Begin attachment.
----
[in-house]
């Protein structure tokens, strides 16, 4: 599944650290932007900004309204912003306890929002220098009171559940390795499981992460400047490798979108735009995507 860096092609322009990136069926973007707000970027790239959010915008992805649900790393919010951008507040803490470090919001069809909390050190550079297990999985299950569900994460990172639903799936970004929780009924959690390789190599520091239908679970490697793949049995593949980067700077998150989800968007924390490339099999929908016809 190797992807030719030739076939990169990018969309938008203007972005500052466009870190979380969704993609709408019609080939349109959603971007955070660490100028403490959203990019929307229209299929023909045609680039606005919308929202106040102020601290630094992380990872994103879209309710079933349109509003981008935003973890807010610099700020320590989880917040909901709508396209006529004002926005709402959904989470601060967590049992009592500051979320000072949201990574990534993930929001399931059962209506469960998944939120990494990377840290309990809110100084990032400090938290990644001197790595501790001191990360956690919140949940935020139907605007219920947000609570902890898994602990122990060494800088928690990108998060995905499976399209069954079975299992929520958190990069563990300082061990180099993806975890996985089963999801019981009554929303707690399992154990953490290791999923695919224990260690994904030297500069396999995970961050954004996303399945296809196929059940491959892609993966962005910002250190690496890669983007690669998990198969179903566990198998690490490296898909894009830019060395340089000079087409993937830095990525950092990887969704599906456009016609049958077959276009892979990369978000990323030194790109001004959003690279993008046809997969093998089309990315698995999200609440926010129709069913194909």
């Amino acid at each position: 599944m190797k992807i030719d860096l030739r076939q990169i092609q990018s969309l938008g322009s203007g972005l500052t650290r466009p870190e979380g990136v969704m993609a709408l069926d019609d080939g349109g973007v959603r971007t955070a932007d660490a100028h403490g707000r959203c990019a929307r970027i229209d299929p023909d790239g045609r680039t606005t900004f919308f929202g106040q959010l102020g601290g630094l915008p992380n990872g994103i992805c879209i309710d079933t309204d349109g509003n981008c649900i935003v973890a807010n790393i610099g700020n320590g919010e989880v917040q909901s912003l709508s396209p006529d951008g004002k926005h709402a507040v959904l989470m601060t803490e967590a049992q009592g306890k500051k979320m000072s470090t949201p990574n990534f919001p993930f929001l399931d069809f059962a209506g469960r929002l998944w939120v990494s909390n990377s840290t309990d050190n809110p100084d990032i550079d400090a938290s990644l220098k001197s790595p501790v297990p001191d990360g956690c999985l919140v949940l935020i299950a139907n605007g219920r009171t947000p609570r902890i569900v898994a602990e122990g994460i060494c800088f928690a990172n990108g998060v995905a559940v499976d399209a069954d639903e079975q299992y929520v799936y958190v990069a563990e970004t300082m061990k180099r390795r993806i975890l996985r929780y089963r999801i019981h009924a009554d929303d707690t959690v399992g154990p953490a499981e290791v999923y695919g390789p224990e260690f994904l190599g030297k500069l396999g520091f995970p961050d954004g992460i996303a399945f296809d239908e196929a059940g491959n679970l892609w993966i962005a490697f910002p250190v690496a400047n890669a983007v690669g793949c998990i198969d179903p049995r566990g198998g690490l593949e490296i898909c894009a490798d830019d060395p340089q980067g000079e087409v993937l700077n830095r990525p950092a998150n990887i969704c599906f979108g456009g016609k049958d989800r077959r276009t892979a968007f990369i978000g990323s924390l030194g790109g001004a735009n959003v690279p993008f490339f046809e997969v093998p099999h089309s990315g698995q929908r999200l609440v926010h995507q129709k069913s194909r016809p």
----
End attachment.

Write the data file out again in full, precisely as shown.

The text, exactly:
[in-house]
């Protein structure tokens, strides 16, 4: 599944650290932007900004309204912003306890929002220098009171559940390795499981992460400047490798979108735009995507 860096092609322009990136069926973007707000970027790239959010915008992805649900790393919010951008507040803490470090919001069809909390050190550079297990999985299950569900994460990172639903799936970004929780009924959690390789190599520091239908679970490697793949049995593949980067700077998150989800968007924390490339099999929908016809 190797992807030719030739076939990169990018969309938008203007972005500052466009870190979380969704993609709408019609080939349109959603971007955070660490100028403490959203990019929307229209299929023909045609680039606005919308929202106040102020601290630094992380990872994103879209309710079933349109509003981008935003973890807010610099700020320590989880917040909901709508396209006529004002926005709402959904989470601060967590049992009592500051979320000072949201990574990534993930929001399931059962209506469960998944939120990494990377840290309990809110100084990032400090938290990644001197790595501790001191990360956690919140949940935020139907605007219920947000609570902890898994602990122990060494800088928690990108998060995905499976399209069954079975299992929520958190990069563990300082061990180099993806975890996985089963999801019981009554929303707690399992154990953490290791999923695919224990260690994904030297500069396999995970961050954004996303399945296809196929059940491959892609993966962005910002250190690496890669983007690669998990198969179903566990198998690490490296898909894009830019060395340089000079087409993937830095990525950092990887969704599906456009016609049958077959276009892979990369978000990323030194790109001004959003690279993008046809997969093998089309990315698995999200609440926010129709069913194909």
């Amino acid at each position: 599944m190797k992807i030719d860096l030739r076939q990169i092609q990018s969309l938008g322009s203007g972005l500052t650290r466009p870190e979380g990136v969704m993609a709408l069926d019609d080939g349109g973007v959603r971007t955070a932007d660490a100028h403490g707000r959203c990019a929307r970027i229209d299929p023909d790239g045609r680039t606005t900004f919308f929202g106040q959010l102020g601290g630094l915008p992380n990872g994103i992805c879209i309710d079933t309204d349109g509003n981008c649900i935003v973890a807010n790393i610099g700020n320590g919010e989880v917040q909901s912003l709508s396209p006529d951008g004002k926005h709402a507040v959904l989470m601060t803490e967590a049992q009592g306890k500051k979320m000072s470090t949201p990574n990534f919001p993930f929001l399931d069809f059962a209506g469960r929002l998944w939120v990494s909390n990377s840290t309990d050190n809110p100084d990032i550079d400090a938290s990644l220098k001197s790595p501790v297990p001191d990360g956690c999985l919140v949940l935020i299950a139907n605007g219920r009171t947000p609570r902890i569900v898994a602990e122990g994460i060494c800088f928690a990172n990108g998060v995905a559940v499976d399209a069954d639903e079975q299992y929520v799936y958190v990069a563990e970004t300082m061990k180099r390795r993806i975890l996985r929780y089963r999801i019981h009924a009554d929303d707690t959690v399992g154990p953490a499981e290791v999923y695919g390789p224990e260690f994904l190599g030297k500069l396999g520091f995970p961050d954004g992460i996303a399945f296809d239908e196929a059940g491959n679970l892609w993966i962005a490697f910002p250190v690496a400047n890669a983007v690669g793949c998990i198969d179903p049995r566990g198998g690490l593949e490296i898909c894009a490798d830019d060395p340089q980067g000079e087409v993937l700077n830095r990525p950092a998150n990887i969704c599906f979108g456009g016609k049958d989800r077959r276009t892979a968007f990369i978000g990323s924390l030194g790109g001004a735009n959003v690279p993008f490339f046809e997969v093998p099999h089309s990315g698995q929908r999200l609440v926010h995507q129709k069913s194909r016809p």